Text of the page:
Photoacoustic Imaging for Early Detection of Cardiovascular Plaque
Background Almost 81 million individuals in the United States suffer from a form of cardiovascular disease that cost over $400 billion yearly in the United States alone. Coronary heart disease is the number one cause of death in America. Market priorities are to obtain accurate representations of the cardiovascular and circulatory systems to facilitate earlier diagnosis and treatment.
Earlier detection and better diagnosis is key to decreasing the number of deaths and also to saving our nation billions of healthcare treatment dollars each year, from a disease which produces lasting damage to the heart muscle and other parts of the vascular system. Imaging of vessels is critical to determine the status of arterial health and the timing for intervention to achieve effective therapy.
Existing catheter-based intravascular ultrasound imaging plays a major role in cardiovascular plaque detection and diagnosis. Intravascular ultrasound imaging provides high-resolution, real-time visualization of plaques in the arterial wall and is used to assess vessel narrowing. However, recent study shows that the composition of the plaques, rather than the severity of vessel occlusion, determine the vulnerability of plaques. Inventors from UT Austin have recognized that imaging technology that can provide functional information about the cardiovascular plaques is in demand.
Invention Description University of Texas at Austin researchers have achieved dramatic improvements in cardiovascular plaque composition visualization through the integration of photoacoustic techniques into intravascular ultrasound catheter devices. This novel invention allows for quicker, more sensitive analyses of blood vessels using a single, integrated catheter. Contrast in different plaque constituents is achieved, while acoustic techniques gather plaque structural information, empowering physicians to determine the nature and status of plaque vulnerability. One of the key advantages of this approach is it offers the option to perform arterial visualization in the presence of intraluminal blood, greatly facilitating its operational potential.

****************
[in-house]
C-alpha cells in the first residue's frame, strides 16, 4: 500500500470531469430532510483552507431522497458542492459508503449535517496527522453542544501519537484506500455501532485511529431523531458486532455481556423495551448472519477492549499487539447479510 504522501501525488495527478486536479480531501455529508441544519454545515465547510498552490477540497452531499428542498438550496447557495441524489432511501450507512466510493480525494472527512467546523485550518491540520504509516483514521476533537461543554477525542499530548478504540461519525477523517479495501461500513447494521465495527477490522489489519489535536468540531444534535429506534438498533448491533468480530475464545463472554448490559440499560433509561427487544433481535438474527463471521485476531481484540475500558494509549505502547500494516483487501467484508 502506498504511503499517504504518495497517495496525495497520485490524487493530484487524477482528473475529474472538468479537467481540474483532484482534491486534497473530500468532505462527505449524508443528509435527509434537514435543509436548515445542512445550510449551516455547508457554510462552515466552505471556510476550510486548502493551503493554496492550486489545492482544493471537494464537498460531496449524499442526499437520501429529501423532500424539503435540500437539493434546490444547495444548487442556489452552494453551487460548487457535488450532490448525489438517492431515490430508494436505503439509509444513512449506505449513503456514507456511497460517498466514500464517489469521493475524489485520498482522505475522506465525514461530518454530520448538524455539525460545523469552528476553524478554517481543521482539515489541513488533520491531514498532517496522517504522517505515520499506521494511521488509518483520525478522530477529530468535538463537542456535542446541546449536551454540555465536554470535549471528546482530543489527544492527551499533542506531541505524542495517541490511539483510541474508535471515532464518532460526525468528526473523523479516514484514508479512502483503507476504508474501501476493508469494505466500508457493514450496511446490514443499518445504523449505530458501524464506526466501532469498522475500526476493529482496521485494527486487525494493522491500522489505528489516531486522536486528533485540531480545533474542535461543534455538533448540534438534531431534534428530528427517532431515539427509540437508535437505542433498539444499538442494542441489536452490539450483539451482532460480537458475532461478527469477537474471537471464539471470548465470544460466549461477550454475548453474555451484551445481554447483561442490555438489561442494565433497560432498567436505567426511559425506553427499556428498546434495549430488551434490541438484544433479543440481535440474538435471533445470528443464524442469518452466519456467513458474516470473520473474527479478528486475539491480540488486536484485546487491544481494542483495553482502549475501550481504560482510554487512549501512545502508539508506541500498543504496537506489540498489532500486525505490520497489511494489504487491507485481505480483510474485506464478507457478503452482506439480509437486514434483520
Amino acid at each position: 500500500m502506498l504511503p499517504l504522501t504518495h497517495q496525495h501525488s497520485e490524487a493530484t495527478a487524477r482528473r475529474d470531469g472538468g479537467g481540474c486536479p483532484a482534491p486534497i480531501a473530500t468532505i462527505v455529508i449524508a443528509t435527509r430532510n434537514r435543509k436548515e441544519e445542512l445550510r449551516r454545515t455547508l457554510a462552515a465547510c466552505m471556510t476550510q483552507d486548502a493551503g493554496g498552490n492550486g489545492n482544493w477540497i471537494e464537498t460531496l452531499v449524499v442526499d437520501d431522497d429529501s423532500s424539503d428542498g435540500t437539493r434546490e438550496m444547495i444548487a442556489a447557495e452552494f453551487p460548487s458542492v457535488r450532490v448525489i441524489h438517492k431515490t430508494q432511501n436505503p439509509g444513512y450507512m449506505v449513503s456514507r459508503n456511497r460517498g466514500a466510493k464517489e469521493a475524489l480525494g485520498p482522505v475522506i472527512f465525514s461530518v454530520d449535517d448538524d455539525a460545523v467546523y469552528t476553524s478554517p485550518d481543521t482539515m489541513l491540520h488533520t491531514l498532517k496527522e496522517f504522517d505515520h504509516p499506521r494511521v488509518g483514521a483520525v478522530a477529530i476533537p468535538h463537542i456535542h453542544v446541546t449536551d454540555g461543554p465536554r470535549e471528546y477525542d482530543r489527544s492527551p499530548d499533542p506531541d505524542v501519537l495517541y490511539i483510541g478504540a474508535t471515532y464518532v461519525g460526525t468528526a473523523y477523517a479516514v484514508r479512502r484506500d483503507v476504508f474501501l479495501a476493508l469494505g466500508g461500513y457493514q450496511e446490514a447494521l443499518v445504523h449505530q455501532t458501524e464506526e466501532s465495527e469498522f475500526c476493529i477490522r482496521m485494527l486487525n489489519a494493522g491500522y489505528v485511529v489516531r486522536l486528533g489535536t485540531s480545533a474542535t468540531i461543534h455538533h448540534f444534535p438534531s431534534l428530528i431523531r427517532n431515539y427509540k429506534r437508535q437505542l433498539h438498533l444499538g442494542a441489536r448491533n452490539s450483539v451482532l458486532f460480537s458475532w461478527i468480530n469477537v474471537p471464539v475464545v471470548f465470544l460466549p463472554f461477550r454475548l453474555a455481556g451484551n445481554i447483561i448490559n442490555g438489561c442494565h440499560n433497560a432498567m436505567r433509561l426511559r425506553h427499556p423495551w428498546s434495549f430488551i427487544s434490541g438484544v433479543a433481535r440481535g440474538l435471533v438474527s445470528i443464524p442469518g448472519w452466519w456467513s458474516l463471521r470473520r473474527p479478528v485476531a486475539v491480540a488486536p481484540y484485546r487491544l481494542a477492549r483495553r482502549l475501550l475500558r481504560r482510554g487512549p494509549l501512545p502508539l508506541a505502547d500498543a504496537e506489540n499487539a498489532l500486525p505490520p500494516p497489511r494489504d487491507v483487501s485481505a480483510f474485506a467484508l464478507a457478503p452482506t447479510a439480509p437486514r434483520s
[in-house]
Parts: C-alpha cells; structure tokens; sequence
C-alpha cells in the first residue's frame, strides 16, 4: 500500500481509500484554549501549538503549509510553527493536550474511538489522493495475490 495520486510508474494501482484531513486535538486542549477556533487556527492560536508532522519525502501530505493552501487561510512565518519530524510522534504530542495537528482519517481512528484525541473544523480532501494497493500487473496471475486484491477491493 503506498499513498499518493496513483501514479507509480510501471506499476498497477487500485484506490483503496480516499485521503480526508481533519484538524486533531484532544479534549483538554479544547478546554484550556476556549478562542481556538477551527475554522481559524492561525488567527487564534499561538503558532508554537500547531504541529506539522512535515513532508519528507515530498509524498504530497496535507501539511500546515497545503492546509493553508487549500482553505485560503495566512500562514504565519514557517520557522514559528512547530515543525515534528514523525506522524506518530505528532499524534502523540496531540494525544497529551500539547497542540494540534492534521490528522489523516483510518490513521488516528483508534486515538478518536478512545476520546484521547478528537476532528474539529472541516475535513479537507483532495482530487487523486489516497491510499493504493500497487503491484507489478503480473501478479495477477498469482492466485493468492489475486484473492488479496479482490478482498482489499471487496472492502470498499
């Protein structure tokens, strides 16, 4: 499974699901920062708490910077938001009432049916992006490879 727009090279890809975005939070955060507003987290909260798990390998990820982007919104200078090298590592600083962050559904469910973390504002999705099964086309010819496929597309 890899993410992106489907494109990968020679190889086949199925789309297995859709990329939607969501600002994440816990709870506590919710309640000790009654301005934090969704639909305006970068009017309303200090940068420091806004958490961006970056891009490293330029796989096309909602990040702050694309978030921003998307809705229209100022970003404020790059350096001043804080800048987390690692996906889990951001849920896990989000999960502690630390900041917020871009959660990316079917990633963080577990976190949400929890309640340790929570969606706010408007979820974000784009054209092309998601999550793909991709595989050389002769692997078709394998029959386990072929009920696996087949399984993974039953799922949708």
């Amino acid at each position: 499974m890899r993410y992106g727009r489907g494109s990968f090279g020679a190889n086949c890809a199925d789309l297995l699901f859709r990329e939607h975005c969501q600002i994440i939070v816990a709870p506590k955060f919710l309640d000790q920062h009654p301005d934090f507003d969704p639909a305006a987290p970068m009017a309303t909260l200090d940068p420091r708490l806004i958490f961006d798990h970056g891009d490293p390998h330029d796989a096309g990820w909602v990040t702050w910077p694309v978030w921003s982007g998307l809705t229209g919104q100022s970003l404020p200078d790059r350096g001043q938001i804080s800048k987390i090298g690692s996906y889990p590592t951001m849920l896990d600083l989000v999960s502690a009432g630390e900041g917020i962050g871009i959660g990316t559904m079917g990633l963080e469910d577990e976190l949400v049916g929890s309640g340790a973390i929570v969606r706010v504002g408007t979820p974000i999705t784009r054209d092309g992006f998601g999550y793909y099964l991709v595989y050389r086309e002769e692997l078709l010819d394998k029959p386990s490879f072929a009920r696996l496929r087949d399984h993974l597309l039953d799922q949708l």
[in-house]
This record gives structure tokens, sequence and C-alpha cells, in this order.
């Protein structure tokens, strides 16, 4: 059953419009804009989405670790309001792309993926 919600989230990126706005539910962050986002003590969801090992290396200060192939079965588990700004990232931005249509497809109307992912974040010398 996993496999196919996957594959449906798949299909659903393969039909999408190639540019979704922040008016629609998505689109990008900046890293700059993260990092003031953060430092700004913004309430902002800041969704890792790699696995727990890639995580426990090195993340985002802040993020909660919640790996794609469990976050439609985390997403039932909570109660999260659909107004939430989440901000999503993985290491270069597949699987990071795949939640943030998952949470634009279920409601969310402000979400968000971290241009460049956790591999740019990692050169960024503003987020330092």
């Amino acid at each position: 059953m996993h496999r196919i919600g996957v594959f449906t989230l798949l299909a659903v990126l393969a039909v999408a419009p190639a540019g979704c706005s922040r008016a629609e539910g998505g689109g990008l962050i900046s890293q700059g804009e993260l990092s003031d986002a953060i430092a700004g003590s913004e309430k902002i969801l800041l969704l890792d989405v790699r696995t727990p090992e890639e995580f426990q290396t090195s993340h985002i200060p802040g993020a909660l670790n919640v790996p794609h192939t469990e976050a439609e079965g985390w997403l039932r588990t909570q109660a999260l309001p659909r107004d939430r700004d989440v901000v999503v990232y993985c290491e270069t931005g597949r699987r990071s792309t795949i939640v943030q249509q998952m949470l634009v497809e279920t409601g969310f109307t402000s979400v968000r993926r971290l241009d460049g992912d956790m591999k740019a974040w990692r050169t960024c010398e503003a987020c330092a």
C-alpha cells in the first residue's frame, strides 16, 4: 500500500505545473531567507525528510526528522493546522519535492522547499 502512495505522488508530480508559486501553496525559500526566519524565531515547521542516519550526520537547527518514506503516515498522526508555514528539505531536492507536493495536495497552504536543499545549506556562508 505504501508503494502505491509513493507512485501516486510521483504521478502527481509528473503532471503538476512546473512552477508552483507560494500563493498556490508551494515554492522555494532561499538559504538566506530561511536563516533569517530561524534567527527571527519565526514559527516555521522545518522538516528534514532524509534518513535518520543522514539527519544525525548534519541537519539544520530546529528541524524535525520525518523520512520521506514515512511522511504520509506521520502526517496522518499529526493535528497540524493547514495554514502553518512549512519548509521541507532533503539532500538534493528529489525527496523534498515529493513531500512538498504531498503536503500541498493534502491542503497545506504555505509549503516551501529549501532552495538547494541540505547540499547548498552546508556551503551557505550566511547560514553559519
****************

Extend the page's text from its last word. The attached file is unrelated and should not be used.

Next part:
The inventors portfolio of technologies allows a broad range of imaging needs to be executed by a single device, ranging from survey of all potential affected vessels to high-resolution imaging and compositional analysis of particular, high-risk plaques
Interested parties will benefit by the UT Austin inventors' funding by the American Heart Association Grant plus National Institute of Health funding. Additionally, the inventors are collecting pre-clinical data through UT Medical School at Houston. An industry partner will also benefit from current funding for a research group of 18 doctoral and post-docs.
Provides compositional information of the cardiovascular plaques Utilizes a non-ionizing imaging modality Provides real time combined photoacoustic and ultrasound imaging Integrates well with current commercially available medical equipment
Market Potential/Applications This novel method and device combination fits into the medical imaging segment of a market driven by dollars spent on heart disease and the emphasis placed on earlier detection of cardiovascular disease.
Inventors from the University of Texas at Austin and University of Texas Medical School Houston have received an American Heart Association Grant, Center for Biomedical Engineering Seed Grant, plus National Institute of Health funding and possess over 20 years of research in the cardiovascular arena.
Development Stage Lab/bench prototype
IP Status One PCT patent application filed
UT Researcher Richard W. Smalling, M.D., Interventional Cardiovascular Medicine, The University of Texas Medical School at Houston Stanislav Emelianov, Ph.D., Biomedical Engineering, The University of Texas at Austin Shiram Sethuraman, Biomedical Engineering, The University of Texas at Austin Salavat R. Aglyamov, Ph.D., Biomedical Engineering, The University of Texas at Austin Andrei B. Karpiouk, Ph.D., Biomedical Engineering, The University of Texas at Austin Bo Wang, Biomedical Engineering, The University of Texas at Austin
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